Multi-center randomized trial comparing early adenotonsillectomy to watchful waiting plus supportive care.
464 children aged 5-9.9 years with mild to moderate obstructive sleep apnea.
2007-2012, subjects had two visits – baseline and 7-month follow-up.
National Heart, Lung, and Blood Institute
The Childhood Adenotonsillectomy Trial (CHAT) is a multi-center, single-blind, randomized, controlled trial designed to test whether after a 7-month observation period, children, ages 5 to 9.9 years, with mild to moderate obstructive sleep apnea randomized to early adenotonsillectomy (eAT) will show greater levels of neurocognitive functioning, specifically in the attention-executive functioning domain, than children randomized to watchful waiting plus supportive care (WWSC). Other outcomes assessed included other indices of neurocognitive functioning (learning and memory, information processing, etc.), physical growth, blood pressure, metabolic profile, symptoms and quality of life. Physiological measures of sleep were assessed at baseline and at 7-months with standardized full polysomnography with central scoring at the Brigham and Women’s Sleep Reading Center. In total, 1,447 children had screening polysomnographs and 464 were randomized to treatment.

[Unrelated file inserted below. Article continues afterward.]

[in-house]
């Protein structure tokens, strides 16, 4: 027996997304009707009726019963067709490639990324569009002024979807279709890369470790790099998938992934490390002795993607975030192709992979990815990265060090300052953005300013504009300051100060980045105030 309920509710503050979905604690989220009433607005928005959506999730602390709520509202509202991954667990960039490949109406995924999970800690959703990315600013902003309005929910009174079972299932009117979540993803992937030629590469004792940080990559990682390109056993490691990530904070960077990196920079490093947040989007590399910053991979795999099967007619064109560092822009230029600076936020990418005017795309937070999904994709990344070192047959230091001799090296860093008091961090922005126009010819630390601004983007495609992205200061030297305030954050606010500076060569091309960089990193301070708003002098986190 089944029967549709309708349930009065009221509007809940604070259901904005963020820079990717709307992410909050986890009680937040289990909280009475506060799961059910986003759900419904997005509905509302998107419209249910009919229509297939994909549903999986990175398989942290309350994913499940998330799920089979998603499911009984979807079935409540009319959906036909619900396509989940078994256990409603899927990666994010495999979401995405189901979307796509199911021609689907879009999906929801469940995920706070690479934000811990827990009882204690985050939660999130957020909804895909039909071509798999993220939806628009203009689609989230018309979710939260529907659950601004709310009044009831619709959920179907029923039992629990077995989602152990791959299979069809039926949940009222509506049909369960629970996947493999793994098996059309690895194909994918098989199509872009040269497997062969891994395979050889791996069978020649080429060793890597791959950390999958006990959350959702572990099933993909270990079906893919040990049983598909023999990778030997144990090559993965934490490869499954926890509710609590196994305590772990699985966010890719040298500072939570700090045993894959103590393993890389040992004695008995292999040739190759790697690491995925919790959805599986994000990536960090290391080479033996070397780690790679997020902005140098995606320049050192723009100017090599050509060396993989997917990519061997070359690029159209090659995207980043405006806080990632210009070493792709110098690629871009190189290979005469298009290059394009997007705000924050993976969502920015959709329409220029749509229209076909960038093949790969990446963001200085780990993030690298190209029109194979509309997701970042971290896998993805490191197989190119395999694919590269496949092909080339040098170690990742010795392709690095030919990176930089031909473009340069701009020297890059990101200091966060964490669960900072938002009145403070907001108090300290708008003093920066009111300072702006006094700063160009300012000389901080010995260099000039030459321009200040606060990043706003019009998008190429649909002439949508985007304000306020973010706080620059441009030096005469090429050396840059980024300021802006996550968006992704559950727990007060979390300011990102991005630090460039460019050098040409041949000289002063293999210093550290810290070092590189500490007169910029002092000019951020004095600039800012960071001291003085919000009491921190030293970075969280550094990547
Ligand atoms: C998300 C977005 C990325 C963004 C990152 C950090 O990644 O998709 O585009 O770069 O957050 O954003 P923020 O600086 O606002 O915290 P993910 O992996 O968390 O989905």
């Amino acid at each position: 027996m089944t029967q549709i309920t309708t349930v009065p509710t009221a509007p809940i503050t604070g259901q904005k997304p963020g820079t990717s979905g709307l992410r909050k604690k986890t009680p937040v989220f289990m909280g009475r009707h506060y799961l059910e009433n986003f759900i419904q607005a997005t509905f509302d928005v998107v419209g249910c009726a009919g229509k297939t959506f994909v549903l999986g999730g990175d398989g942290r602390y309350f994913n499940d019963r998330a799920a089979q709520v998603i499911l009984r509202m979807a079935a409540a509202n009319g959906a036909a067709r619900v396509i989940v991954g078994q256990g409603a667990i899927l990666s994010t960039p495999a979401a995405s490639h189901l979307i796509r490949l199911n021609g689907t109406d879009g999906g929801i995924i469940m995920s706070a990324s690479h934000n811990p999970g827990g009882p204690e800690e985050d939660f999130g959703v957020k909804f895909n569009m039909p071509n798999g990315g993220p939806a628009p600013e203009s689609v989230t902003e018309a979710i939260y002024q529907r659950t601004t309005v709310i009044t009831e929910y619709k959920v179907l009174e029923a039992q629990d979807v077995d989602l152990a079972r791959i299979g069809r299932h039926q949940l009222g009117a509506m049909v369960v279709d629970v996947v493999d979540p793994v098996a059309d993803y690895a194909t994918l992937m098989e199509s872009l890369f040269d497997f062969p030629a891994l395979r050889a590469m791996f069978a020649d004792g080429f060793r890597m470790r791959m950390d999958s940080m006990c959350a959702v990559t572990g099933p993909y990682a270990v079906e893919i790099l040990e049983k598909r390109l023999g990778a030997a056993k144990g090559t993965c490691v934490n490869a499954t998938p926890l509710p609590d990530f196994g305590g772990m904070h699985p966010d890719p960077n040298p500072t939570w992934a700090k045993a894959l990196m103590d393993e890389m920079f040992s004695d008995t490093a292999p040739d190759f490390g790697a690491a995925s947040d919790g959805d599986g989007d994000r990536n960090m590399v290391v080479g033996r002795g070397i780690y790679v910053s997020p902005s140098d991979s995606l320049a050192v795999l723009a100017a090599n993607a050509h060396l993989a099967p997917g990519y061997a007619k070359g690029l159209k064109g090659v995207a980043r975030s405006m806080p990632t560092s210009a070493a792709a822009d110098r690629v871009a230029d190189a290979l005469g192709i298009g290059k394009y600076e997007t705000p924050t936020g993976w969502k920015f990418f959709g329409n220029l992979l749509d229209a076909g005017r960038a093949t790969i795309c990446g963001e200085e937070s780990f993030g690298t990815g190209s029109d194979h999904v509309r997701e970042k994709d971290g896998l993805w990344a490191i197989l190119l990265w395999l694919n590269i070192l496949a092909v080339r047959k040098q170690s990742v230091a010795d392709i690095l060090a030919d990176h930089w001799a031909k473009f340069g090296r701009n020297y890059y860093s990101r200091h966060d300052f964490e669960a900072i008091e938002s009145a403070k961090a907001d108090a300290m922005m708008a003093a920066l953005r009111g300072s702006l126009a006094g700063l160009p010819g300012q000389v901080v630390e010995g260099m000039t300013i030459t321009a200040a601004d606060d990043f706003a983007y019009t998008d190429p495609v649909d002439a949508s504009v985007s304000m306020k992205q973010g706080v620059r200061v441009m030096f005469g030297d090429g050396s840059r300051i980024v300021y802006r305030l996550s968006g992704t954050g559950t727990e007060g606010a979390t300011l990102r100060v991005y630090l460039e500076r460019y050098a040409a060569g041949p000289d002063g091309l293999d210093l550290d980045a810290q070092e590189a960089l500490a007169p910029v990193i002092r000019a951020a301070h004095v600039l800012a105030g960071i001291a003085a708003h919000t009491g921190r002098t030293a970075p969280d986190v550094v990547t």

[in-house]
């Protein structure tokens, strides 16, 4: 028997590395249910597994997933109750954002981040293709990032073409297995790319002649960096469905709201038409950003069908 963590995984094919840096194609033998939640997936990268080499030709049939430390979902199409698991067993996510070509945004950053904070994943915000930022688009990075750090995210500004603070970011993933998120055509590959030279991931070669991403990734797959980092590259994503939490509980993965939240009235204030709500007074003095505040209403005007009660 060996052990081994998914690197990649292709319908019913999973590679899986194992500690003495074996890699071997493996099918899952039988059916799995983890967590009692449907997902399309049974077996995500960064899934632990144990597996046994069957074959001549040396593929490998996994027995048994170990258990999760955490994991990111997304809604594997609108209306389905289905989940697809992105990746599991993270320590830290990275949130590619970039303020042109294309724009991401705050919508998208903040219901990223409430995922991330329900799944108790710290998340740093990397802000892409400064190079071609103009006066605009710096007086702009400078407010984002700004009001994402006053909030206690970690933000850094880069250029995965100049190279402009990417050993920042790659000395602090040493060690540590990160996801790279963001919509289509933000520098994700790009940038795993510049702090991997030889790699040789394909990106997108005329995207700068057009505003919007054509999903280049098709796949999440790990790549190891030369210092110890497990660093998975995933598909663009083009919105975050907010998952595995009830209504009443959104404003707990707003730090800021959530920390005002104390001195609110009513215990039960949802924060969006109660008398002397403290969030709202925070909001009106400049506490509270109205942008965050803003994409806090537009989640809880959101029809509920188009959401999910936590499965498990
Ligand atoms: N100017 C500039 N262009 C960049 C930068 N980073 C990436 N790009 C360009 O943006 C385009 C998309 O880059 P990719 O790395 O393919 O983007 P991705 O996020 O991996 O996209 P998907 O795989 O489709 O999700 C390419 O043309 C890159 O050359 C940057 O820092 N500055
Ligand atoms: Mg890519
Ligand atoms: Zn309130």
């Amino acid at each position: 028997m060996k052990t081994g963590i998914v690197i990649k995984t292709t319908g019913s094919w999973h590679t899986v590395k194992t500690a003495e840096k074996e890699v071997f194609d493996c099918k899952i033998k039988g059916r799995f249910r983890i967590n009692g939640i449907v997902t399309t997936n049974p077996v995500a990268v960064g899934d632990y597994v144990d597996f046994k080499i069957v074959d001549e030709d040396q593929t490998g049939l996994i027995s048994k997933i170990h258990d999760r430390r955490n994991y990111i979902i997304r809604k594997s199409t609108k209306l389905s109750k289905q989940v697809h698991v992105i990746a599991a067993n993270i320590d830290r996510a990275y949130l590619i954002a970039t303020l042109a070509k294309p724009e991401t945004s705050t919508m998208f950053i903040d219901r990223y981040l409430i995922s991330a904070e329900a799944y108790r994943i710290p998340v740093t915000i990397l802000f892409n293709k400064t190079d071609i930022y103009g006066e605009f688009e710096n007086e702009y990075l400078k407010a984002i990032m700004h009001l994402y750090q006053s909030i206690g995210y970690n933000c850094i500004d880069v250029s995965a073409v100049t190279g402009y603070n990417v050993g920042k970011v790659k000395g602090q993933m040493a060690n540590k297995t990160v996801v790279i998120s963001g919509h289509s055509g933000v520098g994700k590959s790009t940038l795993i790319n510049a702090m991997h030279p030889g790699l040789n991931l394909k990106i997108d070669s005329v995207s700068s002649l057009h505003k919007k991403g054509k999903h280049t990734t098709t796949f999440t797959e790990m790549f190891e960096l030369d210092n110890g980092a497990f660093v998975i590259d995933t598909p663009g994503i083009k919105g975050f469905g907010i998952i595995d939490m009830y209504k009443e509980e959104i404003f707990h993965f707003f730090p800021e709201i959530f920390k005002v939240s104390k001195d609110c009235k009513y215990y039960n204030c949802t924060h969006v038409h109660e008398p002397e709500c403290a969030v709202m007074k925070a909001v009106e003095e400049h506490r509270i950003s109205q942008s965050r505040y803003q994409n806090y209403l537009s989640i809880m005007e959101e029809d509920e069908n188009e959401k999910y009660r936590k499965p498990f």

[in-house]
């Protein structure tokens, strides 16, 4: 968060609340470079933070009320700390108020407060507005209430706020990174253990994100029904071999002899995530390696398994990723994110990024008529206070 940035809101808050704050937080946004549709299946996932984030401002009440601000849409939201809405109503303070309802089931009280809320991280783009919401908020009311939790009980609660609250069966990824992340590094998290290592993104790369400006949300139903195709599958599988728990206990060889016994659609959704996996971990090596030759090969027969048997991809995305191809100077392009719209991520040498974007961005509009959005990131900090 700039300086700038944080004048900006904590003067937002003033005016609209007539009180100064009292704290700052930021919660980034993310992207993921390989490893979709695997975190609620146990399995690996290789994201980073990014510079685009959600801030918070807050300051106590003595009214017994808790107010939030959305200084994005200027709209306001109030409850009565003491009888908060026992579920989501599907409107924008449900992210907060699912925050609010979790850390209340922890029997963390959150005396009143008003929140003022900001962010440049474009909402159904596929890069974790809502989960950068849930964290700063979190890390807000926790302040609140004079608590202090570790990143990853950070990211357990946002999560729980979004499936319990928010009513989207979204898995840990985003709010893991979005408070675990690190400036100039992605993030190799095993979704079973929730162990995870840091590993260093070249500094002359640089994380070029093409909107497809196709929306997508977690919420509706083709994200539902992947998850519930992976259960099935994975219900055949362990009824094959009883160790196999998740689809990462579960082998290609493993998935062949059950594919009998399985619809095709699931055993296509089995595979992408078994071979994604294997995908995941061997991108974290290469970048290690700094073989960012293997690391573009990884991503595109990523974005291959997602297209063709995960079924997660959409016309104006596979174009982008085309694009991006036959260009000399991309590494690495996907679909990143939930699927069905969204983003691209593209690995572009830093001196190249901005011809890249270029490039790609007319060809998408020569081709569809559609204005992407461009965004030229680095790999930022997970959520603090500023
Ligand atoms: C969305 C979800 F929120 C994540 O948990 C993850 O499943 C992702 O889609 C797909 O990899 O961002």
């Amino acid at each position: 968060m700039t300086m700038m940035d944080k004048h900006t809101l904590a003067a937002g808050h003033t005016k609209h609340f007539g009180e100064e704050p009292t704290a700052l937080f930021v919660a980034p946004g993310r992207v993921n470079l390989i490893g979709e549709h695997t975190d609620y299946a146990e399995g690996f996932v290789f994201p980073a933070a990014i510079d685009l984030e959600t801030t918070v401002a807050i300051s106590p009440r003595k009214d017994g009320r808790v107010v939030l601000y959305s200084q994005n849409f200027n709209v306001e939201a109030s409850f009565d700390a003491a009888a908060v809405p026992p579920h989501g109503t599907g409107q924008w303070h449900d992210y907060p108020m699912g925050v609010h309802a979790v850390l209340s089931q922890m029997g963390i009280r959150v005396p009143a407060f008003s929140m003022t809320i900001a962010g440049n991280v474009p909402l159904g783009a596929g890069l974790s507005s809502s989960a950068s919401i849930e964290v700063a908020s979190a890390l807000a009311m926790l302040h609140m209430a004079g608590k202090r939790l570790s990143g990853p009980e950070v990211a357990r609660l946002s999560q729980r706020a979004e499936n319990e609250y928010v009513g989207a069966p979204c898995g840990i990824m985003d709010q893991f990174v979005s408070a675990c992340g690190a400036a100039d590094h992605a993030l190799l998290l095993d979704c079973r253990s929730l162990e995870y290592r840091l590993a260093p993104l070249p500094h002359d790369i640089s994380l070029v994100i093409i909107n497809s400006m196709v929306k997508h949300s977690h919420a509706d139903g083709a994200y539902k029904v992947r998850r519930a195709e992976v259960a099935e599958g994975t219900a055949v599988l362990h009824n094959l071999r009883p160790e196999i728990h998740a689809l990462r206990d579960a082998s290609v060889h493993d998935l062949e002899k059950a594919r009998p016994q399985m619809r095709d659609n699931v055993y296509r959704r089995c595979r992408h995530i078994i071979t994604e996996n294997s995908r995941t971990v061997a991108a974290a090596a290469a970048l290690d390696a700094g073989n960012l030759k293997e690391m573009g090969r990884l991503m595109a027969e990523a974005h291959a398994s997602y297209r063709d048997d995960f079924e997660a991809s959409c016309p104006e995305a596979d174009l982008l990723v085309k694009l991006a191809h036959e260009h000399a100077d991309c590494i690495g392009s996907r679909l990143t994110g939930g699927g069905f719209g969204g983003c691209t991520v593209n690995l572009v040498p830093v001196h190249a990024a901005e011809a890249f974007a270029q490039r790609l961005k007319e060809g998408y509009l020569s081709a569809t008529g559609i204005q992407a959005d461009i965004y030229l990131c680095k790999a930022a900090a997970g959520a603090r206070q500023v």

Read more about CHAT at ClinicalTrials.gov (NCT00560859).
As part of the NSRR's effort to explore the CHAT data in more detail, EEG spectral analysis was performed. Read more about the methods, validation, and results for the NSRR EEG spectral analysis efforts. There are two summary datasets available and the included variables can be browsed here.
Read about the methods, validation, and results for the NSRR HRV analysis efforts. There are summary datasets available and the included variables can be browsed here.
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Supported by grants (HL083075, HL083129, UL1-RR-024134, UL1 RR024989) from the National Institutes of Health.